Peña: “A lot of alcohol! Also, a lot of training and a lot of exchanging of information. That’s one thing I think we’re really good at, by being there. The exchange of information was done on a timely basis, it didn’t come the day after or the week after- that helped a lot. Also, the strategy that we developed of arresting cartel members in the states, as well as in Colombia- that’s how you dismantle an organization. Part of the success was joint countries working together; altogether this, the timely basis, and the exchange of information, that’s what made it work.”
One of the main conflicts in the show is the problems between various branches of US agencies. How much conflict between departments really exists when you’re working at these kinds of jobs overseas?
Murphy: “That part of the series is actually very true. We did not get along with the C.I.A at all- but please don’t interpret this as an indictment of the C.I.A. It was just the personalities that got involved. So their head guy the chief of station was a jerk just to be blunt about it. He did not want to acknowledge the crossover between the narcotics traffickers’, which is a law enforcement function, and the assurgent activities, which is an intelligence community function. Well when you’ve got FARC gorillas providing security on Escobar’s cocaine labs, I’d call that a clue right? So there’s your crossover, but they refused to recognize that, so we tried ‘you stay in your lane we stay in ours,’ but they threatened to charge this man over here with treason! He’s an American hero, and they were threatening to charge him with treason!”
Peña: “A lot of it was also that we were the experts. We’d been doing it forever, going after the drug cartels. This was their first time in the drug business, so they really didn’t know what was going on.”
Strangely enough, the completely fictional story about the cat being killed by the cartels, and being called a DEA agent because of it, led us to do an interview into animal law and how government-owned animals receive special status and permissions. Had the cat actually been killed in the line of duty, could it have legally been called a DEA agent?
Murphy: “Well, first of all, we did have a cat named Puff- we had a really hard time getting Puff into the country, like it portrays in the beginning. Puff did die in Colombia. But he was old, it was because he had a heart attack. So, the Sicarios did not break into our apartment and hang him on the door; and no, he’d never be recognized as a government agent. That’s Hollywood for you, it’s amazing the type of things they come up with.”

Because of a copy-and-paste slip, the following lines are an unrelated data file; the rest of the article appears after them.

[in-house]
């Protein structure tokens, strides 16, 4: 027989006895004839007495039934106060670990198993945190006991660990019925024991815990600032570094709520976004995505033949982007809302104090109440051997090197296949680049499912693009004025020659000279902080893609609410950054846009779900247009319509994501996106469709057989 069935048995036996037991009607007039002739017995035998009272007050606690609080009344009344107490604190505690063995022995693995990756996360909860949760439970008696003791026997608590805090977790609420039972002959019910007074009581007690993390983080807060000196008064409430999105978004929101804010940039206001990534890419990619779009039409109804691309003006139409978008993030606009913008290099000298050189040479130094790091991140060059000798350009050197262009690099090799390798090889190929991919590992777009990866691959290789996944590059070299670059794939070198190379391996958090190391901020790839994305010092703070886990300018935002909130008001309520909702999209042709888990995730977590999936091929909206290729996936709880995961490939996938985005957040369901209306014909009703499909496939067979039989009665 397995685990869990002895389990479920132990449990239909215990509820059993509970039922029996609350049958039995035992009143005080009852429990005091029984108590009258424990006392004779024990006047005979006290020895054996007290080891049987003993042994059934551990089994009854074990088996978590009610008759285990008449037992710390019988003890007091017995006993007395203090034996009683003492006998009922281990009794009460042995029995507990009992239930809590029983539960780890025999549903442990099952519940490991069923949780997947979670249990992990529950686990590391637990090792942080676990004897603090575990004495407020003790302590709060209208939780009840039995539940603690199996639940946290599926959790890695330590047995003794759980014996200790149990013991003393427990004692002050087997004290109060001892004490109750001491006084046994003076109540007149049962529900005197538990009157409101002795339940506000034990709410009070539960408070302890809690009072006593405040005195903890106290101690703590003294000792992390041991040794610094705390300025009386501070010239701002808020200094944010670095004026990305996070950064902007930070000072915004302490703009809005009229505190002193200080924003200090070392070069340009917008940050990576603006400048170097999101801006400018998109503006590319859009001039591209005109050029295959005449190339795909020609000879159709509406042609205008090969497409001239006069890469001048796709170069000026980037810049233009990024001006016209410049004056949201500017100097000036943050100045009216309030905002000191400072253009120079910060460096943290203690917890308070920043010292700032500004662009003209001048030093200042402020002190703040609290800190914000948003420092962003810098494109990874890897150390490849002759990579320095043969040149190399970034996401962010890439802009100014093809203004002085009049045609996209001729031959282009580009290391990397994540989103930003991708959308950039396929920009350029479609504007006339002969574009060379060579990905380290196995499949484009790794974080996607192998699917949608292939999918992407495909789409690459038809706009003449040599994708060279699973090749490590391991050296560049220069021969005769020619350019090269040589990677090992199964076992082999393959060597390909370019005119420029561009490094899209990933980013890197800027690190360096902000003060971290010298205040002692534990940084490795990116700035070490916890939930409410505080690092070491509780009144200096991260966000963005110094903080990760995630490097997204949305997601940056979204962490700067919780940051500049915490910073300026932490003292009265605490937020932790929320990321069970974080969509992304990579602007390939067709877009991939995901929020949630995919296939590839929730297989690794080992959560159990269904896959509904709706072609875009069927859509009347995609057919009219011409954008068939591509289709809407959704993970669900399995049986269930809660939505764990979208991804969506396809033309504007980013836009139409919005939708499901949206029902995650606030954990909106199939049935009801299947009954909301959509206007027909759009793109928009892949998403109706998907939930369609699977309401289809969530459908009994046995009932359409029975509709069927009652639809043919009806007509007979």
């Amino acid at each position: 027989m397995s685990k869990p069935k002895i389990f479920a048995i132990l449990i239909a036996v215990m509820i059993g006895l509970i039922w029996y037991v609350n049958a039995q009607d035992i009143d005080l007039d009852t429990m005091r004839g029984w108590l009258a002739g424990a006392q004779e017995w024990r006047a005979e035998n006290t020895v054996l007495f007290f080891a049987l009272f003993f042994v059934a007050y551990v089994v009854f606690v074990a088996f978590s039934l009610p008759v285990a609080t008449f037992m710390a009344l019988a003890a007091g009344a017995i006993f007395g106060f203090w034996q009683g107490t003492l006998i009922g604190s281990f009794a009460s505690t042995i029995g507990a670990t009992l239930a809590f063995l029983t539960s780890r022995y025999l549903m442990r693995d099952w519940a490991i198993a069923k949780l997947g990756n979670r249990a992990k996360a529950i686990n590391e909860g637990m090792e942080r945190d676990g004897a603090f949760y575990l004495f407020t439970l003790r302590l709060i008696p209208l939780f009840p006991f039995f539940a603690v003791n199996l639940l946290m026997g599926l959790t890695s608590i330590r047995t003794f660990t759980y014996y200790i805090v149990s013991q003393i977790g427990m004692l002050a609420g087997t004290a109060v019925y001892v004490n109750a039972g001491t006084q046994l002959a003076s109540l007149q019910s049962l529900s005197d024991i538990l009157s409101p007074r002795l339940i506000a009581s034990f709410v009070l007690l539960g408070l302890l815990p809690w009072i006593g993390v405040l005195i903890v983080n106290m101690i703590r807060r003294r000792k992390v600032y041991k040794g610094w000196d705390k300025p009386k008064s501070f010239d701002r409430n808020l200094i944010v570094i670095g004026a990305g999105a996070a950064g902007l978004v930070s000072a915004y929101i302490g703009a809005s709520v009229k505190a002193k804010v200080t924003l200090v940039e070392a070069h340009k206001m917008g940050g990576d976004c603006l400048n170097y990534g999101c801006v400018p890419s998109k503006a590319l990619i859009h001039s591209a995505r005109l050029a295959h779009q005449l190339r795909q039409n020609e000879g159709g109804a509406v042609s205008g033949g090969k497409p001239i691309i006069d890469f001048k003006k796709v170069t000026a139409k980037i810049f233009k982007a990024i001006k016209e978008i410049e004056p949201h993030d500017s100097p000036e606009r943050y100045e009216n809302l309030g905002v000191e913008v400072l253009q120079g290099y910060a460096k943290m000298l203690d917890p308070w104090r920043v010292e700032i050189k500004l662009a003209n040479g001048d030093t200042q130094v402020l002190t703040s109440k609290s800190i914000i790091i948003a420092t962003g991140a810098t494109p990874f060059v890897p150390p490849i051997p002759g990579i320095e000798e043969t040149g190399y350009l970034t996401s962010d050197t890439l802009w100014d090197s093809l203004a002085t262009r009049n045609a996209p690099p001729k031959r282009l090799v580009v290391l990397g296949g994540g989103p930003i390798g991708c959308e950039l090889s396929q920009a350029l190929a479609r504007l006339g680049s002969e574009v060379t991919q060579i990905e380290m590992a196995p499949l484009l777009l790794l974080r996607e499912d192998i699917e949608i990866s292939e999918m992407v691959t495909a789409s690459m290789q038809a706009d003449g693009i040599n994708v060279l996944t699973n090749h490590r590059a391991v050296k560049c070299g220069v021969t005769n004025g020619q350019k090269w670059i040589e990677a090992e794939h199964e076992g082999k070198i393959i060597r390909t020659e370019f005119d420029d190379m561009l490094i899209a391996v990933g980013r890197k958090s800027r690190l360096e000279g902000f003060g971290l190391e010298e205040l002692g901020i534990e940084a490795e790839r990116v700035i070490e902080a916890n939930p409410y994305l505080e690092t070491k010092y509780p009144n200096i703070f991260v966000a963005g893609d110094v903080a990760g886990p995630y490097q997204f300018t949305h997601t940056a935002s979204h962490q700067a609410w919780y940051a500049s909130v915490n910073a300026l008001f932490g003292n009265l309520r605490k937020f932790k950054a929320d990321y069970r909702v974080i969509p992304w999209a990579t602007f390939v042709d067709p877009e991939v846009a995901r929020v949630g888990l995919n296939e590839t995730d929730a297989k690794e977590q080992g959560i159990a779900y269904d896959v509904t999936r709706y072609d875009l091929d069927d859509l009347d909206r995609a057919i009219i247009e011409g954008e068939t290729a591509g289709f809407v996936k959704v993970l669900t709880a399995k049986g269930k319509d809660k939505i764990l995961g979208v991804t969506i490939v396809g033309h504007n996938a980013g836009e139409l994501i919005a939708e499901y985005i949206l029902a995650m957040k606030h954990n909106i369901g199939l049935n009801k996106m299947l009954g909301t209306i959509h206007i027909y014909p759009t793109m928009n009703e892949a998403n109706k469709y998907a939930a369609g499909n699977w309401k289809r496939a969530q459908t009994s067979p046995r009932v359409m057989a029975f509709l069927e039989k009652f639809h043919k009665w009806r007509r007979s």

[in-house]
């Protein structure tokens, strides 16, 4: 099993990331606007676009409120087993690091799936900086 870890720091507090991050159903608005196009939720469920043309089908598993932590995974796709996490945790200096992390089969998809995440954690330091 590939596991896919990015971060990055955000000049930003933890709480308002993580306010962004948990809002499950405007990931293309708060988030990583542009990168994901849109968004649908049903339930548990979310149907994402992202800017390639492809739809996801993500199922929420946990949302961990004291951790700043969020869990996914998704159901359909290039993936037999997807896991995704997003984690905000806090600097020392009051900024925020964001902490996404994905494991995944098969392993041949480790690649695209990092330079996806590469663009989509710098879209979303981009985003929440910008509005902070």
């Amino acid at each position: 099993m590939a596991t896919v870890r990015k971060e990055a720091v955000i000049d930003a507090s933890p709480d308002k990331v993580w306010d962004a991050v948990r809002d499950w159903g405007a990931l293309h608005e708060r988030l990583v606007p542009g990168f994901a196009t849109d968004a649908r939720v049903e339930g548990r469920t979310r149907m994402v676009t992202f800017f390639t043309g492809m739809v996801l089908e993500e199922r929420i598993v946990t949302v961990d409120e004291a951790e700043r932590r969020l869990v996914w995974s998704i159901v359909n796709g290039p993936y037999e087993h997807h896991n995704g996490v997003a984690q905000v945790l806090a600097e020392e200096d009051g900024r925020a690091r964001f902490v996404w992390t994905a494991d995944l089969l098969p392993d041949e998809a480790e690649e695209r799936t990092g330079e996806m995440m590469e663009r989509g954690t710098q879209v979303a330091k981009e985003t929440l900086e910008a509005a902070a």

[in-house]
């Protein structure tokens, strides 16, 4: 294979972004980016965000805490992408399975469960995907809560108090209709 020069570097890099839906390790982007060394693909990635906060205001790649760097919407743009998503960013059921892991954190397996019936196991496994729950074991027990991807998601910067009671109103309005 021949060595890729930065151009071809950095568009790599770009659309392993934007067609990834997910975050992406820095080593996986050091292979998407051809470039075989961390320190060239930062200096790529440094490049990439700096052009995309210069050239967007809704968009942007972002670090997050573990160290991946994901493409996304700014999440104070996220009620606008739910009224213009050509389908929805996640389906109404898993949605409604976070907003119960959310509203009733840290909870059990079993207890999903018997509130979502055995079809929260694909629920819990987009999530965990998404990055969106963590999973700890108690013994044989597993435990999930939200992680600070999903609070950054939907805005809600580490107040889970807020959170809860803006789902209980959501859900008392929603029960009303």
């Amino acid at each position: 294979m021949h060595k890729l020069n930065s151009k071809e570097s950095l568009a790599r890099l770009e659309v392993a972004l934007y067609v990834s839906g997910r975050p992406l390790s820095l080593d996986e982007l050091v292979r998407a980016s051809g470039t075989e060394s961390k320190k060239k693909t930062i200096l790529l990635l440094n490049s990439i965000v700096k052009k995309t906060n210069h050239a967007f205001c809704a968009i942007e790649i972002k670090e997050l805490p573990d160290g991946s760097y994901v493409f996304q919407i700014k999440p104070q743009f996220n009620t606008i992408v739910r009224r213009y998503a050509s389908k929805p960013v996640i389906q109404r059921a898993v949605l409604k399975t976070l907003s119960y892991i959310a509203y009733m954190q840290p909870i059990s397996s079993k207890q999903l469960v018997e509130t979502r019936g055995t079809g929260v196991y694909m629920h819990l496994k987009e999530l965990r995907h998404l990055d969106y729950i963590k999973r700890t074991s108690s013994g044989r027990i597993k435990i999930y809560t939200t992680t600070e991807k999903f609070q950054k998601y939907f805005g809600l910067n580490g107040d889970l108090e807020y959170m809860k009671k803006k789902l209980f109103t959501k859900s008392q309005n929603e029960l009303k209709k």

Using your professional expertise, what is the current state of the war on drugs? How has it changed, and has it become more or less dangerous/intense?
Murphy: “I think a just read an article the other day, that cocaine production in Colombia is the highest it’s ever been in history. Can you still go out on a street corner of Tallahassee and buy cocaine? Hell yeah you can. You can do that all over the United States. So that leaves the question, did we have any positive impact on the cocaine market by taking out Escobar and the Medellin cartel? Yeah, but how long did it last? Maybe what, two weeks? Three weeks maybe? Cali cartel stepped right in, and when we took them down, then the North Valley cartel stepped in. And then a guy named Dom Burns stepped in and whoever’s running the operations now. So, what that all boils down to is their providing the supply, and why do you provide a supply? Because there’s a demand. Who has the largest demand in the world? The United States. Boy that’s something we’re real proud of. So, if we could do something about the demand, then maybe we could do something about the supply.”
Peña: “As long as there’s demand, there’s going to be cartel guys that’ll go to jail, and then someone else will take over. There’s too much money to be made.”
Despite having an excellent interview, and delivering an excellent presentation, they still have a lot more to tell. And while Narcos is an excellent action series, it is only the tip of the iceberg of truth. For more real information on the hunt for Escobar, the agents suggest people check out their website, deanarcos.com, and be ready for their book coming next year.